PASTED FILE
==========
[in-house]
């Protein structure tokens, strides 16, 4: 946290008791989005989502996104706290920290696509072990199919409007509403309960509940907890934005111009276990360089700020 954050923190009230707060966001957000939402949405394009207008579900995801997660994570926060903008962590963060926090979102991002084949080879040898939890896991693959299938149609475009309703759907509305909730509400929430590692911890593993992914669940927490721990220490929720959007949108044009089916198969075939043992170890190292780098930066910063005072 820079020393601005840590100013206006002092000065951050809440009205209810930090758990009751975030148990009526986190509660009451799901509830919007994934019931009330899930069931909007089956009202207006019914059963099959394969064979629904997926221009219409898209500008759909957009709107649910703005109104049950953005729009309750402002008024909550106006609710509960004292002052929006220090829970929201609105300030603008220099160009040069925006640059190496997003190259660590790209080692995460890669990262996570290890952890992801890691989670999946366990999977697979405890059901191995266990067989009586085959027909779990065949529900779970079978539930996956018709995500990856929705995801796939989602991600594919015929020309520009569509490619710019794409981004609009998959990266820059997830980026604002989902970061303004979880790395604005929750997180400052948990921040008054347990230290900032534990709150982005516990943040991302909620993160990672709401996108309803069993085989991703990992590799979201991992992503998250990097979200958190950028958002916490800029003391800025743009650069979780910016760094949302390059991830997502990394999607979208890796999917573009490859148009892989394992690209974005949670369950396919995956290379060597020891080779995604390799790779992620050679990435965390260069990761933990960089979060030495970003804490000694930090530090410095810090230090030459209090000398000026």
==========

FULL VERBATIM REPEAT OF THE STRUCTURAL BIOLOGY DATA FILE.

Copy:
[in-house]
């Protein structure tokens, strides 16, 4: 946290008791989005989502996104706290920290696509072990199919409007509403309960509940907890934005111009276990360089700020 954050923190009230707060966001957000939402949405394009207008579900995801997660994570926060903008962590963060926090979102991002084949080879040898939890896991693959299938149609475009309703759907509305909730509400929430590692911890593993992914669940927490721990220490929720959007949108044009089916198969075939043992170890190292780098930066910063005072 820079020393601005840590100013206006002092000065951050809440009205209810930090758990009751975030148990009526986190509660009451799901509830919007994934019931009330899930069931909007089956009202207006019914059963099959394969064979629904997926221009219409898209500008759909957009709107649910703005109104049950953005729009309750402002008024909550106006609710509960004292002052929006220090829970929201609105300030603008220099160009040069925006640059190496997003190259660590790209080692995460890669990262996570290890952890992801890691989670999946366990999977697979405890059901191995266990067989009586085959027909779990065949529900779970079978539930996956018709995500990856929705995801796939989602991600594919015929020309520009569509490619710019794409981004609009998959990266820059997830980026604002989902970061303004979880790395604005929750997180400052948990921040008054347990230290900032534990709150982005516990943040991302909620993160990672709401996108309803069993085989991703990992590799979201991992992503998250990097979200958190950028958002916490800029003391800025743009650069979780910016760094949302390059991830997502990394999607979208890796999917573009490859148009892989394992690209974005949670369950396919995956290379060597020891080779995604390799790779992620050679990435965390260069990761933990960089979060030495970003804490000694930090530090410095810090230090030459209090000398000026």